Oklahoma House Bill 2696 would impose a 1% excise tax on “violent video games.” This tax is in addition to any existing general state or local sales tax imposed on goods and services that include video games.
“Violent video games” are defined as any video game that received a Teen, Mature or Adults Only rating from the Entertainment Software Rating Board, which is a private organization that rates most of the video games sold or rented in the United States.
The bill died in the House Committee on Appropriations and Budget.
It is now definitely established that video games are speech protected by the First Amendment. Last summer, the Supreme Court ruled in Brown v. Entertainment Merchants Association that video games are entitled to constitutional protection the same as books, newspapers, movies or music. The Court struck down a California law that banned minors from buying or renting video games with certain violent imagery.
Given that video games are protected speech, this tax would be imposed based on the content of the speech. The tax is triggered by the sale or rental of video games with specific types of content that merit certain ratings. The Supreme Court has repeatedly held that a content-based restriction or penalty on speech is presumptively invalid. It struck down legislation to tax or otherwise financially punish First Amendment-protected speech based on its content.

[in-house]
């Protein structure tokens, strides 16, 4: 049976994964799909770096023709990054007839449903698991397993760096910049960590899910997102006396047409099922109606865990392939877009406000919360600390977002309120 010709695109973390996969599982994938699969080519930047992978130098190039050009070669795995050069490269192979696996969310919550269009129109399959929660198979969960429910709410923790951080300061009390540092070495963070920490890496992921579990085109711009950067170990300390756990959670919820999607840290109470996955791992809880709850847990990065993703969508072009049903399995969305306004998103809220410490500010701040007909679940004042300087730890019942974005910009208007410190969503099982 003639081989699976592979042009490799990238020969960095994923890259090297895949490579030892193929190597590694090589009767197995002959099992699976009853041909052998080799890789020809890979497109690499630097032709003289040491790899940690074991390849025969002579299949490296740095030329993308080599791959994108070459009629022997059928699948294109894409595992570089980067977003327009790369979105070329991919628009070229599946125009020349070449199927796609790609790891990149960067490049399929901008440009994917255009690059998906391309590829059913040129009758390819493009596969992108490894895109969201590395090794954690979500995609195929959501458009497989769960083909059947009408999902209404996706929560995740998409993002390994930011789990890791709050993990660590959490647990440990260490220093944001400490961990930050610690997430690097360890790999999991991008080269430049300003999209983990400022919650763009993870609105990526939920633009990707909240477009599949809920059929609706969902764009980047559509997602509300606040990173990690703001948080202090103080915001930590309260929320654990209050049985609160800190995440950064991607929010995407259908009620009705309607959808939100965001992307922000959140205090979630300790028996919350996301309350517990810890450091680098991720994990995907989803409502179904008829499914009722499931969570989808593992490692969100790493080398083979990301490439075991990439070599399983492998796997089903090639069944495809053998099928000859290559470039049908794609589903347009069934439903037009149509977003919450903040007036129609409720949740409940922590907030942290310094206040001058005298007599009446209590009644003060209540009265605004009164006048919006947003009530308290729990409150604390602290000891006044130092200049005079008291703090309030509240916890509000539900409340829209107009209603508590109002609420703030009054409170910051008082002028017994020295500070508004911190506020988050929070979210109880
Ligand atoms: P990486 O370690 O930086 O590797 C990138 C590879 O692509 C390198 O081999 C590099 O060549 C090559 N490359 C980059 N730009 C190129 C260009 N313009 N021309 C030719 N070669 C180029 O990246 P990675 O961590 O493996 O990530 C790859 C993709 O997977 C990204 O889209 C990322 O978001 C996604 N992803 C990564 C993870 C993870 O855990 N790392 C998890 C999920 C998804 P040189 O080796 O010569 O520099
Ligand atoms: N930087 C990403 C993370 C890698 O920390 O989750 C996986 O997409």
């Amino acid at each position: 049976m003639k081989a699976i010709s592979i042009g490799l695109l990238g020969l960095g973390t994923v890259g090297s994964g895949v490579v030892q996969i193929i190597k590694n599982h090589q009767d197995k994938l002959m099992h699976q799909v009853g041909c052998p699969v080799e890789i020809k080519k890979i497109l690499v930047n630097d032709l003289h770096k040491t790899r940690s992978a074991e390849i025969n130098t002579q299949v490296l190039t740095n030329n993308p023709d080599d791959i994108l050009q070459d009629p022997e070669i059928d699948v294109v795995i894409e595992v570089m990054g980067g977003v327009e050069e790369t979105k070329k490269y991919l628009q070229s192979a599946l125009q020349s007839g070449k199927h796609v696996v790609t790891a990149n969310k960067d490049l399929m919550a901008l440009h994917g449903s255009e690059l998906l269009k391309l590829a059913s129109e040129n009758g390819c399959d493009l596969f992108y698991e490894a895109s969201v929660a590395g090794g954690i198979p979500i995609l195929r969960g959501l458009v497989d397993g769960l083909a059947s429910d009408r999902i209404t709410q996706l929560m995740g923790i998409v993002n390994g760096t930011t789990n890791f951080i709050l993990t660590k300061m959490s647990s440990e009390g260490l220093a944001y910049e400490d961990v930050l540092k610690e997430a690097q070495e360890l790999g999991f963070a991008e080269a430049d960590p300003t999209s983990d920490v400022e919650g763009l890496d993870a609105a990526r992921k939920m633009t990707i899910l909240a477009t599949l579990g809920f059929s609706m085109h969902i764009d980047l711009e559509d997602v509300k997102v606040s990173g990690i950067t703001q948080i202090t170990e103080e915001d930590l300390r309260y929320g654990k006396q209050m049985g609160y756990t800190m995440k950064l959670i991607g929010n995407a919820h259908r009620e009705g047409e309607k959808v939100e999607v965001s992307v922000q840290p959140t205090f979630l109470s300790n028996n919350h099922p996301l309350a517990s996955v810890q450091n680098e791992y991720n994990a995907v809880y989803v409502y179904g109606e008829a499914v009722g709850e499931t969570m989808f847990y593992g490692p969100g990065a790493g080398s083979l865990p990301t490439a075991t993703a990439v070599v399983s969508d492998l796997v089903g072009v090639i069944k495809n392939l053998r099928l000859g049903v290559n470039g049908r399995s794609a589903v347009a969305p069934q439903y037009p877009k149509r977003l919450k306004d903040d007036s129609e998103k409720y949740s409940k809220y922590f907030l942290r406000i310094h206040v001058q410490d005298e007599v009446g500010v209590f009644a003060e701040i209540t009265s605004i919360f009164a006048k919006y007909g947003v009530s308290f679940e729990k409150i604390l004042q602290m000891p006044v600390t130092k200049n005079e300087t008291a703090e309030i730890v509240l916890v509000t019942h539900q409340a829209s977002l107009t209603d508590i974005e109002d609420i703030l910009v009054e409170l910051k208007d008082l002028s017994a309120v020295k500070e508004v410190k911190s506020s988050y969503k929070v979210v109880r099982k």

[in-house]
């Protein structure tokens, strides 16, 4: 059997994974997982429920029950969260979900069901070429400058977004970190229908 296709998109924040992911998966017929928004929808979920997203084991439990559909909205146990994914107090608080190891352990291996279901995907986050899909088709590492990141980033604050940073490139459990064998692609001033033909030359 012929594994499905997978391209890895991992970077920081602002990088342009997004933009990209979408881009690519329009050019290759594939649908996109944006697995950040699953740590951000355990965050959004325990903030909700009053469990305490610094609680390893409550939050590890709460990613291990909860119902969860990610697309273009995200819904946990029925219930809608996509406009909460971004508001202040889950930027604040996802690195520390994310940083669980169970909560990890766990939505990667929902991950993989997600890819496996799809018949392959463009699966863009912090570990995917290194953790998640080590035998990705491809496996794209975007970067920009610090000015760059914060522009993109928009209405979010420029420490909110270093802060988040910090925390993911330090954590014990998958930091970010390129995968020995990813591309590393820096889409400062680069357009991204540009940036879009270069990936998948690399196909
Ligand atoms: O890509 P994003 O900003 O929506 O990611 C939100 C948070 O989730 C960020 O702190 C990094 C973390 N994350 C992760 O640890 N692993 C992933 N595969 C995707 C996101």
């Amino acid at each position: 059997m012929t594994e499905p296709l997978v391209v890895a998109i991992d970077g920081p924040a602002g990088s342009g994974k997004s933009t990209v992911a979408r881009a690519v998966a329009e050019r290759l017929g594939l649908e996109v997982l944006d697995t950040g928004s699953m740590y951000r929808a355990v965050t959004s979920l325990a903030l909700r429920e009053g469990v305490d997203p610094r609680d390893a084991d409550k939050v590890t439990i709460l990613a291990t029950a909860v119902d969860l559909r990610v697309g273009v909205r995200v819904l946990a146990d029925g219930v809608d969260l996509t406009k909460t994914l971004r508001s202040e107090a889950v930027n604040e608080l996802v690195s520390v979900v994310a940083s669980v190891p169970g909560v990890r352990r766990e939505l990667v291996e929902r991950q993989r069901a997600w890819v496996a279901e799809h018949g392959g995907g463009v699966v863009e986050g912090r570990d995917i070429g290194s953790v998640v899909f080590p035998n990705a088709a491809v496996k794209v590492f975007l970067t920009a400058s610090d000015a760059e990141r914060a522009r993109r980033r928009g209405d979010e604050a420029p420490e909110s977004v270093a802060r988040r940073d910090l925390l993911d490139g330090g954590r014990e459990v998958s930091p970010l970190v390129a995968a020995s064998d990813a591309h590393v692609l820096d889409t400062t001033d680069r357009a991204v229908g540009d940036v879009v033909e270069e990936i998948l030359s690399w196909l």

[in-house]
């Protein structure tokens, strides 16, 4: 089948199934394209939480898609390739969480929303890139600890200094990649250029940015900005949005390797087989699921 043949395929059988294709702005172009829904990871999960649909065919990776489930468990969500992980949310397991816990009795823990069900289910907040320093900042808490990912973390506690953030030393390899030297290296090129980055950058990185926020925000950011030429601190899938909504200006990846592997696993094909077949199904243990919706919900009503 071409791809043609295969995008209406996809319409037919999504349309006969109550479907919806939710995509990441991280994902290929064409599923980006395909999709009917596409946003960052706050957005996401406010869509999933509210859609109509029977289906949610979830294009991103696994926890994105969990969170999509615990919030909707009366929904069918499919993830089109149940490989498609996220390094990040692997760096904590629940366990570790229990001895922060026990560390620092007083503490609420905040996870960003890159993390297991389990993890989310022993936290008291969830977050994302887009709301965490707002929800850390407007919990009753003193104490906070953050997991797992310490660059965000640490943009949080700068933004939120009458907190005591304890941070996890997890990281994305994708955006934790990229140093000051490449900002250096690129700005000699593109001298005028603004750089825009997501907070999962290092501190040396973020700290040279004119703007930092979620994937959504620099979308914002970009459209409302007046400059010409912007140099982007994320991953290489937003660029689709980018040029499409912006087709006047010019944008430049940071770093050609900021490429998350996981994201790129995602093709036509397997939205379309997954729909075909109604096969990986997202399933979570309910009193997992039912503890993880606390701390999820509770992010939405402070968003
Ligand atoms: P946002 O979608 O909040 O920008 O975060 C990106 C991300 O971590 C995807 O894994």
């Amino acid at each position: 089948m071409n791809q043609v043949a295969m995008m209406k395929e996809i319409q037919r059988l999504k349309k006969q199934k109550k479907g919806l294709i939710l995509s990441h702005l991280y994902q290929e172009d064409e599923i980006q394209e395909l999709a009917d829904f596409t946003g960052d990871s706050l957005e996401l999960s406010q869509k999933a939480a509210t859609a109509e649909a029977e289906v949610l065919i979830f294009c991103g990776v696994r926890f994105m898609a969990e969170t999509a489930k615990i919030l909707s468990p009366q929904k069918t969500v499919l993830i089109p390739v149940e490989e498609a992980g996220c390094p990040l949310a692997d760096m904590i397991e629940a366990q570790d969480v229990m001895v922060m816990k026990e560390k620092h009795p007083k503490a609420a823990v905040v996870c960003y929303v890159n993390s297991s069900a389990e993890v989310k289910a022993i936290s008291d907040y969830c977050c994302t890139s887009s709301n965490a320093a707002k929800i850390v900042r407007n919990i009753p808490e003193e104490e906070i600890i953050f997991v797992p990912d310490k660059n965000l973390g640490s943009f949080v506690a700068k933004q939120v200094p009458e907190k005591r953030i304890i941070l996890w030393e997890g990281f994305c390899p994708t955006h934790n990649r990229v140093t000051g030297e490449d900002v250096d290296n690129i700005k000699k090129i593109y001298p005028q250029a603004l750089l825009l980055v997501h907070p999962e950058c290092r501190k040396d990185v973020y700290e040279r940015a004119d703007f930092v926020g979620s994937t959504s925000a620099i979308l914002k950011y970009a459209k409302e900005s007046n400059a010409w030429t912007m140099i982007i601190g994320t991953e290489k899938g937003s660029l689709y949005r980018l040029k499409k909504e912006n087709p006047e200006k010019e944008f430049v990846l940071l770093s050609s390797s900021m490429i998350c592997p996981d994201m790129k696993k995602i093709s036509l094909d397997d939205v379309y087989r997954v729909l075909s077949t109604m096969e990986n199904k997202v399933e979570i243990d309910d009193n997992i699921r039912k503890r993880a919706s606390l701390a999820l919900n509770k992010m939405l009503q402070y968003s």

The state cannot also place special burdens on retailers of First Amendment-protected material. The Supreme Court has said that the government can neither require a license of speakers of protected communication that is not generally imposed, or levy a business tax specifically on the dissemination of protected speech that is not generally levied.
The bill also delegates to the ESRB the power to decide which video games will be subject to this tax and which video games will be exempt. This delegation of authority to a private entity likely violates the First Amendment. It violates the due process rights of those subject to the tax. There is a substantial body of case law that says a government cannot enforce nor adapt a voluntary rating system for First Amendment-protected content. It is especially so when the enforcement of the rating system is done to restrict or punish speech based on its content. Courts have struck down laws that would have enforced the motion picture rating system or financially punished a movie that carried a specific rating designation.
- On February 6, 2012, the bill was introduced  and referred to the House Committee on Appropriations and Budget.
- On February 29, 2012, Media Coalition submitted a memo in opposition  to the members of the committee, explaining the constitutional issues with the bill.
- The legislature adjourned its 2012 session. The bill is dead.